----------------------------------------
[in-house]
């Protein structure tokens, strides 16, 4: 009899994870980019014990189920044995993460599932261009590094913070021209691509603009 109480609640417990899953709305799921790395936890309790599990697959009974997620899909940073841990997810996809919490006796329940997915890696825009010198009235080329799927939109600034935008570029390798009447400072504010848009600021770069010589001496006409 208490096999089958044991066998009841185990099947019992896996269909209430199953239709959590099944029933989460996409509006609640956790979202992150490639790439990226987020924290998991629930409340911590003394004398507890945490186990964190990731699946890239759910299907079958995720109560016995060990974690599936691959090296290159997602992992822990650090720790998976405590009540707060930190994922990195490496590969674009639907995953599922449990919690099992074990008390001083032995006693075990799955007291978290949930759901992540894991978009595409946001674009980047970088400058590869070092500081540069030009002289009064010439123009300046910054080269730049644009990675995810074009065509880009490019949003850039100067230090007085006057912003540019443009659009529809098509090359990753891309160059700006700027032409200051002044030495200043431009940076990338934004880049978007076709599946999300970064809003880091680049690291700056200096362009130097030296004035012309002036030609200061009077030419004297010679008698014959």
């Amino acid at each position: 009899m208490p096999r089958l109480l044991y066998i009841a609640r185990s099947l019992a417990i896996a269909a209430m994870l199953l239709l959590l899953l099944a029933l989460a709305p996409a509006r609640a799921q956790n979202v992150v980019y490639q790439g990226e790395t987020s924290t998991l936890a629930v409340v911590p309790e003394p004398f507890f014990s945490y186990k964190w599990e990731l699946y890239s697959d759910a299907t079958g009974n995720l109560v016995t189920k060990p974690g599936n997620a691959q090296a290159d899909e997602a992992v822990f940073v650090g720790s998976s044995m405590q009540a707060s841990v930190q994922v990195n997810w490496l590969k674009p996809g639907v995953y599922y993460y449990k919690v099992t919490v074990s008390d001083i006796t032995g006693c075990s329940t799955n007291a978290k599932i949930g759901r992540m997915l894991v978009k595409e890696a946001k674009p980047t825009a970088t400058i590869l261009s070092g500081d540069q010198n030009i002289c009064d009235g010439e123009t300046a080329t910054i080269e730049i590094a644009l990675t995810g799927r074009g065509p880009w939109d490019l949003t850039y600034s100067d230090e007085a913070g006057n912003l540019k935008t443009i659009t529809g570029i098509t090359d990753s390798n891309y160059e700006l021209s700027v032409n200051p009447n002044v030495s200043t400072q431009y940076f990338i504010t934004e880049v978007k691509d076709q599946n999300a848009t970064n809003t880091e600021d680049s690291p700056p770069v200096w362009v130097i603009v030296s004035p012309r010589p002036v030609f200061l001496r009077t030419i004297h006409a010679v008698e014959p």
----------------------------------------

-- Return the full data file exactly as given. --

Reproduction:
[in-house]
């Protein structure tokens, strides 16, 4: 009899994870980019014990189920044995993460599932261009590094913070021209691509603009 109480609640417990899953709305799921790395936890309790599990697959009974997620899909940073841990997810996809919490006796329940997915890696825009010198009235080329799927939109600034935008570029390798009447400072504010848009600021770069010589001496006409 208490096999089958044991066998009841185990099947019992896996269909209430199953239709959590099944029933989460996409509006609640956790979202992150490639790439990226987020924290998991629930409340911590003394004398507890945490186990964190990731699946890239759910299907079958995720109560016995060990974690599936691959090296290159997602992992822990650090720790998976405590009540707060930190994922990195490496590969674009639907995953599922449990919690099992074990008390001083032995006693075990799955007291978290949930759901992540894991978009595409946001674009980047970088400058590869070092500081540069030009002289009064010439123009300046910054080269730049644009990675995810074009065509880009490019949003850039100067230090007085006057912003540019443009659009529809098509090359990753891309160059700006700027032409200051002044030495200043431009940076990338934004880049978007076709599946999300970064809003880091680049690291700056200096362009130097030296004035012309002036030609200061009077030419004297010679008698014959």
């Amino acid at each position: 009899m208490p096999r089958l109480l044991y066998i009841a609640r185990s099947l019992a417990i896996a269909a209430m994870l199953l239709l959590l899953l099944a029933l989460a709305p996409a509006r609640a799921q956790n979202v992150v980019y490639q790439g990226e790395t987020s924290t998991l936890a629930v409340v911590p309790e003394p004398f507890f014990s945490y186990k964190w599990e990731l699946y890239s697959d759910a299907t079958g009974n995720l109560v016995t189920k060990p974690g599936n997620a691959q090296a290159d899909e997602a992992v822990f940073v650090g720790s998976s044995m405590q009540a707060s841990v930190q994922v990195n997810w490496l590969k674009p996809g639907v995953y599922y993460y449990k919690v099992t919490v074990s008390d001083i006796t032995g006693c075990s329940t799955n007291a978290k599932i949930g759901r992540m997915l894991v978009k595409e890696a946001k674009p980047t825009a970088t400058i590869l261009s070092g500081d540069q010198n030009i002289c009064d009235g010439e123009t300046a080329t910054i080269e730049i590094a644009l990675t995810g799927r074009g065509p880009w939109d490019l949003t850039y600034s100067d230090e007085a913070g006057n912003l540019k935008t443009i659009t529809g570029i098509t090359d990753s390798n891309y160059e700006l021209s700027v032409n200051p009447n002044v030495s200043t400072q431009y940076f990338i504010t934004e880049v978007k691509d076709q599946n999300a848009t970064n809003t880091e600021d680049s690291p700056p770069v200096w362009v130097i603009v030296s004035p012309r010589p002036v030609f200061l001496r009077t030419i004297h006409a010679v008698e014959p």